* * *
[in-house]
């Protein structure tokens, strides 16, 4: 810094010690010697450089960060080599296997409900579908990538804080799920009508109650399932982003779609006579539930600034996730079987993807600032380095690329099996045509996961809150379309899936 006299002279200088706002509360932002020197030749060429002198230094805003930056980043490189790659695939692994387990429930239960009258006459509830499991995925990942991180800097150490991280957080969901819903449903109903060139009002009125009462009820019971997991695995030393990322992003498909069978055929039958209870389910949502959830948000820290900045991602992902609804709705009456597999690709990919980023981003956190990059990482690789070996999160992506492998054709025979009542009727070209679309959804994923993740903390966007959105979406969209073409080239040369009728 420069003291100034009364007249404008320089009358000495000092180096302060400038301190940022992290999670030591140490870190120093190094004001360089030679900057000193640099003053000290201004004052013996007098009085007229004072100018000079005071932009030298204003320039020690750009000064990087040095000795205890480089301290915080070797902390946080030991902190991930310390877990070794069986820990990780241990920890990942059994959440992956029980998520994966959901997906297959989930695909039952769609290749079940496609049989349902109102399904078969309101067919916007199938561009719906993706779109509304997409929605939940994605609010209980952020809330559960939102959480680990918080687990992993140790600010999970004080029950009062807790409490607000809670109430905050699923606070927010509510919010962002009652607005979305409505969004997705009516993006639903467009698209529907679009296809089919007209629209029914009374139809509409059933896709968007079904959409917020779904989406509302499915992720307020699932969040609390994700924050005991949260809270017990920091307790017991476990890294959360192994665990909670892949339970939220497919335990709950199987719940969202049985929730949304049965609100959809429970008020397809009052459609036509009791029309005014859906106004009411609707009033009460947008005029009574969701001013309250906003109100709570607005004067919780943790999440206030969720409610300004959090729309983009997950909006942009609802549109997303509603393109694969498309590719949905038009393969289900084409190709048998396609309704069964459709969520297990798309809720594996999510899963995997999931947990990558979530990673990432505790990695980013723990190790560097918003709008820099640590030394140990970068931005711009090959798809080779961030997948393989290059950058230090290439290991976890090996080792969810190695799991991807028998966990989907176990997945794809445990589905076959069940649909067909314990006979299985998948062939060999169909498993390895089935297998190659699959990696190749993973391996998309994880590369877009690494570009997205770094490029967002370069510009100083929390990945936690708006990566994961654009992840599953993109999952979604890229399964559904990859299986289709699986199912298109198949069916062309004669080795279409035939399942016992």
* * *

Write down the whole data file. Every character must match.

[in-house]
């Protein structure tokens, strides 16, 4: 810094010690010697450089960060080599296997409900579908990538804080799920009508109650399932982003779609006579539930600034996730079987993807600032380095690329099996045509996961809150379309899936 006299002279200088706002509360932002020197030749060429002198230094805003930056980043490189790659695939692994387990429930239960009258006459509830499991995925990942991180800097150490991280957080969901819903449903109903060139009002009125009462009820019971997991695995030393990322992003498909069978055929039958209870389910949502959830948000820290900045991602992902609804709705009456597999690709990919980023981003956190990059990482690789070996999160992506492998054709025979009542009727070209679309959804994923993740903390966007959105979406969209073409080239040369009728 420069003291100034009364007249404008320089009358000495000092180096302060400038301190940022992290999670030591140490870190120093190094004001360089030679900057000193640099003053000290201004004052013996007098009085007229004072100018000079005071932009030298204003320039020690750009000064990087040095000795205890480089301290915080070797902390946080030991902190991930310390877990070794069986820990990780241990920890990942059994959440992956029980998520994966959901997906297959989930695909039952769609290749079940496609049989349902109102399904078969309101067919916007199938561009719906993706779109509304997409929605939940994605609010209980952020809330559960939102959480680990918080687990992993140790600010999970004080029950009062807790409490607000809670109430905050699923606070927010509510919010962002009652607005979305409505969004997705009516993006639903467009698209529907679009296809089919007209629209029914009374139809509409059933896709968007079904959409917020779904989406509302499915992720307020699932969040609390994700924050005991949260809270017990920091307790017991476990890294959360192994665990909670892949339970939220497919335990709950199987719940969202049985929730949304049965609100959809429970008020397809009052459609036509009791029309005014859906106004009411609707009033009460947008005029009574969701001013309250906003109100709570607005004067919780943790999440206030969720409610300004959090729309983009997950909006942009609802549109997303509603393109694969498309590719949905038009393969289900084409190709048998396609309704069964459709969520297990798309809720594996999510899963995997999931947990990558979530990673990432505790990695980013723990190790560097918003709008820099640590030394140990970068931005711009090959798809080779961030997948393989290059950058230090290439290991976890090996080792969810190695799991991807028998966990989907176990997945794809445990589905076959069940649909067909314990006979299985998948062939060999169909498993390895089935297998190659699959990696190749993973391996998309994880590369877009690494570009997205770094490029967002370069510009100083929390990945936690708006990566994961654009992840599953993109999952979604890229399964559904990859299986289709699986199912298109198949069916062309004669080795279409035939399942016992």